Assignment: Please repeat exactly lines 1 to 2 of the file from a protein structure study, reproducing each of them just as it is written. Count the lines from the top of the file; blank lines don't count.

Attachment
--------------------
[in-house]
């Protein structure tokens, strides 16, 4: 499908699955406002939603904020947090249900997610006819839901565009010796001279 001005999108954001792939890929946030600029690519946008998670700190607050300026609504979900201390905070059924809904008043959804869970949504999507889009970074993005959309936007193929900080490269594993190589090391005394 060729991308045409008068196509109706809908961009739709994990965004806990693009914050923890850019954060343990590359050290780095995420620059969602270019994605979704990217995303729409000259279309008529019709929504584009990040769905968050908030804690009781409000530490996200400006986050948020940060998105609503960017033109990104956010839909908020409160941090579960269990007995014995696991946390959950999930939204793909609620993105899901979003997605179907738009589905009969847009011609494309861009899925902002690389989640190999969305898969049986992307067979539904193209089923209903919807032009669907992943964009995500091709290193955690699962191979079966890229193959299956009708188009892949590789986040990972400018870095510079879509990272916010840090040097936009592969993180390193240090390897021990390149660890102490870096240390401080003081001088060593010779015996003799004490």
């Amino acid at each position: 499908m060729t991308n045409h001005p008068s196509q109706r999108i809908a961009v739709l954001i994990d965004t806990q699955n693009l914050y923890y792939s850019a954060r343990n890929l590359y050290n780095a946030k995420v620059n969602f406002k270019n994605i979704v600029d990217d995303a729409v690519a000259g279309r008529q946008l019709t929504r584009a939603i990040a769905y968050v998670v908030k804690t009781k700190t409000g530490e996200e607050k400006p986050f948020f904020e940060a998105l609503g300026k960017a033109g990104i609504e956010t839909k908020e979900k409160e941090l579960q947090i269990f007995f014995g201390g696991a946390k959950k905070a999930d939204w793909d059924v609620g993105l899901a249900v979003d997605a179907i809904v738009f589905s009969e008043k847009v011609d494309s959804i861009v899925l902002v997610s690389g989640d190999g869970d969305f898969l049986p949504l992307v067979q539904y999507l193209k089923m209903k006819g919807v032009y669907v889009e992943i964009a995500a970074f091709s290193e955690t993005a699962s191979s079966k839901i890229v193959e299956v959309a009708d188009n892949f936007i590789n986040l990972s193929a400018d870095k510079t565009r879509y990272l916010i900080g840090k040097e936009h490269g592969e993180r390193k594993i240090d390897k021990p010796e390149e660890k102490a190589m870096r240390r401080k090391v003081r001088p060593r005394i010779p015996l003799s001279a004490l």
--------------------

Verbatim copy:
[in-house]
């Protein structure tokens, strides 16, 4: 499908699955406002939603904020947090249900997610006819839901565009010796001279 001005999108954001792939890929946030600029690519946008998670700190607050300026609504979900201390905070059924809904008043959804869970949504999507889009970074993005959309936007193929900080490269594993190589090391005394 060729991308045409008068196509109706809908961009739709994990965004806990693009914050923890850019954060343990590359050290780095995420620059969602270019994605979704990217995303729409000259279309008529019709929504584009990040769905968050908030804690009781409000530490996200400006986050948020940060998105609503960017033109990104956010839909908020409160941090579960269990007995014995696991946390959950999930939204793909609620993105899901979003997605179907738009589905009969847009011609494309861009899925902002690389989640190999969305898969049986992307067979539904193209089923209903919807032009669907992943964009995500091709290193955690699962191979079966890229193959299956009708188009892949590789986040990972400018870095510079879509990272916010840090040097936009592969993180390193240090390897021990390149660890102490870096240390401080003081001088060593010779015996003799004490």